Bone Infection

How are our bones able to get infected? Osteomyelitis, or a bone infection, is a fairly rare condition, but it poses a serious problem for patients when it occurs. Viable treatment options and symptoms will vary depending on the infection's severity and progression. This can range from two weeks to a few months for symptoms to present themselves after the initial infection.

Catholic Health Bone Infection Osteomyelitis

Common symptoms reported by those with a bone infection may include: 

  • redness, tenderness, or swelling of the infected area
  • pain stemming from the infected area
  • loss in range of motion
  • fever or chills
  • fatigue
  • drainage through the skin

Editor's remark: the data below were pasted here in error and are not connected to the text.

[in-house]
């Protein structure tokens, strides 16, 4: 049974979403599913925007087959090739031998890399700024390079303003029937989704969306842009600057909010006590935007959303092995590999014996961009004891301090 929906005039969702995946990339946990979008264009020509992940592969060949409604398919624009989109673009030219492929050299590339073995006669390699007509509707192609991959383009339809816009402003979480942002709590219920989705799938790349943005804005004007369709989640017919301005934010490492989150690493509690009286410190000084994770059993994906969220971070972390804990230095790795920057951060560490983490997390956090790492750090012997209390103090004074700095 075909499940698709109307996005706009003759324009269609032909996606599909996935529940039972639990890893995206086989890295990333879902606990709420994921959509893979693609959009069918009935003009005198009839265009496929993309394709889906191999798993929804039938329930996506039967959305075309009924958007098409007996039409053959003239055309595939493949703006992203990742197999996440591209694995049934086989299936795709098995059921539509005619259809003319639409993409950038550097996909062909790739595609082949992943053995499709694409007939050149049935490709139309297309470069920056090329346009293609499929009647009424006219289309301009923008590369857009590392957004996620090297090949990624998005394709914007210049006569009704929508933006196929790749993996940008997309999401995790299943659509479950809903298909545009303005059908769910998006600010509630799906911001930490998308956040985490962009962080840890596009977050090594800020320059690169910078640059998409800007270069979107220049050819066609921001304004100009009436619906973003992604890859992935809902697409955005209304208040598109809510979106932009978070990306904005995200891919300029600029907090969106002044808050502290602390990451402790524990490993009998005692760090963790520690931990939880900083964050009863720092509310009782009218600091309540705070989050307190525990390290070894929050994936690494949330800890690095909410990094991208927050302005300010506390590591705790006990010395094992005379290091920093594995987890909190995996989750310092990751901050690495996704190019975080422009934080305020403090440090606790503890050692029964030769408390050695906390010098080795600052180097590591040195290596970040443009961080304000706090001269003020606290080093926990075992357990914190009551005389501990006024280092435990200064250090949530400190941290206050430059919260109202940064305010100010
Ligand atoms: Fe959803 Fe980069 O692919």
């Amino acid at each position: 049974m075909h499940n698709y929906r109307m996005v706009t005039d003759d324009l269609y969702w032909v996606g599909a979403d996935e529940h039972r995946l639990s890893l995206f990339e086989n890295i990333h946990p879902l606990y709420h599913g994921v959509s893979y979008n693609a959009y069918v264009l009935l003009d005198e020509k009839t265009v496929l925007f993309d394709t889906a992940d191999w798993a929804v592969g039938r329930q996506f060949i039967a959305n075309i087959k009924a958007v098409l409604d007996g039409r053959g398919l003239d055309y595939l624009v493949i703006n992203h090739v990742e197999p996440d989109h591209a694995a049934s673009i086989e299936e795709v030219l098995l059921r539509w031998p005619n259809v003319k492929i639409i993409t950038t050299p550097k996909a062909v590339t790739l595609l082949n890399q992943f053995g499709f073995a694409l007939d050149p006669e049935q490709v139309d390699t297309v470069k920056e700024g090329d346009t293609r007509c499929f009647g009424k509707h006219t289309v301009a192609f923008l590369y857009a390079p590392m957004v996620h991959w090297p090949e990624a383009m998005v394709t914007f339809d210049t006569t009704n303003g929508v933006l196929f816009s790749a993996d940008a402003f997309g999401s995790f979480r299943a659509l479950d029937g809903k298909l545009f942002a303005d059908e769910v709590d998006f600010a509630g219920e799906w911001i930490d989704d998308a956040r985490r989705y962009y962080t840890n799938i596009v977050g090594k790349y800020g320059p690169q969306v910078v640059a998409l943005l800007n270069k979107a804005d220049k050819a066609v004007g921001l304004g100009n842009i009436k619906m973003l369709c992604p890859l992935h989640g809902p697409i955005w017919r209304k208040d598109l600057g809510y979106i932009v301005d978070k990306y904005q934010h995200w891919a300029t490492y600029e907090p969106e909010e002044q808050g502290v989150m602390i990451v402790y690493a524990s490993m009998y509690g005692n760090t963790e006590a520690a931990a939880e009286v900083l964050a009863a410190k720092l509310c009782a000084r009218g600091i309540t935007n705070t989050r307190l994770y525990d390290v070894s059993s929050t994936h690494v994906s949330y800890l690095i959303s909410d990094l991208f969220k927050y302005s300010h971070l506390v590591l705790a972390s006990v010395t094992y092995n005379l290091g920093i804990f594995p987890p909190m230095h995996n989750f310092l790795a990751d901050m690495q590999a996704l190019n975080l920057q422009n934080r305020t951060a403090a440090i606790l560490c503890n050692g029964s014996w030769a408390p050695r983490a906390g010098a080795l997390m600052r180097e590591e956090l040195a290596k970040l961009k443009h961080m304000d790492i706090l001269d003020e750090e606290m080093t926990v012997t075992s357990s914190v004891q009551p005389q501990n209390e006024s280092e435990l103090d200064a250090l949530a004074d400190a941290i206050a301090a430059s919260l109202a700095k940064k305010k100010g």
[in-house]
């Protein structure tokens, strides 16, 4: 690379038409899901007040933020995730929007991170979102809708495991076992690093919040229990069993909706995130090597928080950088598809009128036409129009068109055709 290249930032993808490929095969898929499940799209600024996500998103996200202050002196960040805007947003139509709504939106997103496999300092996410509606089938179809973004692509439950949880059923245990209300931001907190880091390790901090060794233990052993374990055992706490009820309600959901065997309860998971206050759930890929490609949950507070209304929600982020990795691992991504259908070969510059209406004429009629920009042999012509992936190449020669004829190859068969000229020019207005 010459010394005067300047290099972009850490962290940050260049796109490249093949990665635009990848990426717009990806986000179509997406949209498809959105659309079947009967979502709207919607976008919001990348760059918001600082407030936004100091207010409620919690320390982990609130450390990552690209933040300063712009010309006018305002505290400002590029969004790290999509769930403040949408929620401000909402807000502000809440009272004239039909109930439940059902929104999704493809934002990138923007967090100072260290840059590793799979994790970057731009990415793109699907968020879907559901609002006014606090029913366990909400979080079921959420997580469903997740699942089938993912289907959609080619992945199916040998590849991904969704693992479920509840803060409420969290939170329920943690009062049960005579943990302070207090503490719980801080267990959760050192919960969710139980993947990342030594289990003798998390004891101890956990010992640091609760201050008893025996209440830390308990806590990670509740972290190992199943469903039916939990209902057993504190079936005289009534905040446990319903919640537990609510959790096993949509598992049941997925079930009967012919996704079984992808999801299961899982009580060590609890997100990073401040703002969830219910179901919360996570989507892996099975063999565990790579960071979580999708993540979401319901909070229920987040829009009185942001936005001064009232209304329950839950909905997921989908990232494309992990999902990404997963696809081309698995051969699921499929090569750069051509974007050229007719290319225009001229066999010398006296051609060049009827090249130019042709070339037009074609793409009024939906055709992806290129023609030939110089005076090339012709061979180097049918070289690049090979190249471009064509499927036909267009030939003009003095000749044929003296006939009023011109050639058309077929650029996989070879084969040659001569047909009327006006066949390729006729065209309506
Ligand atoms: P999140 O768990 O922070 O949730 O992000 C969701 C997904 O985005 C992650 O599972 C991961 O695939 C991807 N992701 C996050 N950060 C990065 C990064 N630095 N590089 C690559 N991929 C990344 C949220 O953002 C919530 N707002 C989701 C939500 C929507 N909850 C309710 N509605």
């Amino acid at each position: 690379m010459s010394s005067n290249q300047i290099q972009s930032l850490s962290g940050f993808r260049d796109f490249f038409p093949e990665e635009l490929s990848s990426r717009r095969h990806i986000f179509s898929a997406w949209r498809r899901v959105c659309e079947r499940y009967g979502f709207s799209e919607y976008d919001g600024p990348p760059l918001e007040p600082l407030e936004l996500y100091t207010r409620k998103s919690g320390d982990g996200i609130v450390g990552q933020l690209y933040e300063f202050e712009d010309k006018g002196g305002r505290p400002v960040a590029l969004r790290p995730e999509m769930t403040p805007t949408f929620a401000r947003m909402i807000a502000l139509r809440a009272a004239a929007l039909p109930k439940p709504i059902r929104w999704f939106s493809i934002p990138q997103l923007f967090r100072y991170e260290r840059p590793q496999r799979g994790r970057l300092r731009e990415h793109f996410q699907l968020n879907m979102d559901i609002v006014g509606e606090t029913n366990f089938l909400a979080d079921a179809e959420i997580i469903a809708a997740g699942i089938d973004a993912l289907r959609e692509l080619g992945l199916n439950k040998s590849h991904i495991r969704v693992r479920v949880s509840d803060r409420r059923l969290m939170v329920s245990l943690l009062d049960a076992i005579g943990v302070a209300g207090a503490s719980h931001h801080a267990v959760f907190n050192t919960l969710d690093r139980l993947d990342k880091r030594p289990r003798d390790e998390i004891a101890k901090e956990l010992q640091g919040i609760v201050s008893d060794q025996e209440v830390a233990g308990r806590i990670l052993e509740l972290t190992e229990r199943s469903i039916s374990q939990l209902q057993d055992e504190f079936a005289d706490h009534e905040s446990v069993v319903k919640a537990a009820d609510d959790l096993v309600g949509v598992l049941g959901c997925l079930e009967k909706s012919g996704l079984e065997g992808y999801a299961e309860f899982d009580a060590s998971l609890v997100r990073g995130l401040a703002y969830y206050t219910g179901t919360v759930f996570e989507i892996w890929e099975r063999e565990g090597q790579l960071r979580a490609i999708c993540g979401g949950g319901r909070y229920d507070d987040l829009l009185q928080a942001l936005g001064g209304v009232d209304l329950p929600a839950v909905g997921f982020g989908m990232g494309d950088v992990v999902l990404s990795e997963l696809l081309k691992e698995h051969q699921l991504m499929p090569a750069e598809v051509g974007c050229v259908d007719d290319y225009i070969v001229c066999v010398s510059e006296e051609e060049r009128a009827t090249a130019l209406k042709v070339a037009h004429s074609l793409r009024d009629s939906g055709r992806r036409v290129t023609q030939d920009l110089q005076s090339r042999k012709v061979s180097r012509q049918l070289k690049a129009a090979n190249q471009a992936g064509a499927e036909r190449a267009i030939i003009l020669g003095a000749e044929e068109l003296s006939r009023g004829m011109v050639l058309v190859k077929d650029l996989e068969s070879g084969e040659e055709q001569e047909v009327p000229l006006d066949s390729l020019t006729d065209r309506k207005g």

How Do You Get a Bone Infection?

Sometimes, an infection in one part of the body is able to spread into the bone through the bloodstream. As is the case with most infections, any condition that weakens the immune system may increase an individual's risk for osteomyelitis.

In some cases, open fractures and surgery wounds can be a threat to patients, as they may expose a bone to infection.

For patients living with diabetes, bone infection is a common complication of diabetic foot ulcers and infections. Diabetes causes poor circulation in its patients, especially to the feet and legs. Several diabetic symptoms unfortunately feed off of one another when it comes to infections – this condition makes it difficult to manage blood glucose levels, which impairs the ability of white blood cells to fight infection.

Treatment Options

The standard treatment response for bone infection would be tissue debridement and prescription of antibiotics. However, hyperbaric oxygen therapy is now used as a successful means of both improvement and intervention for patients with osteomyelitis, caused by both diabetic and tissue infection.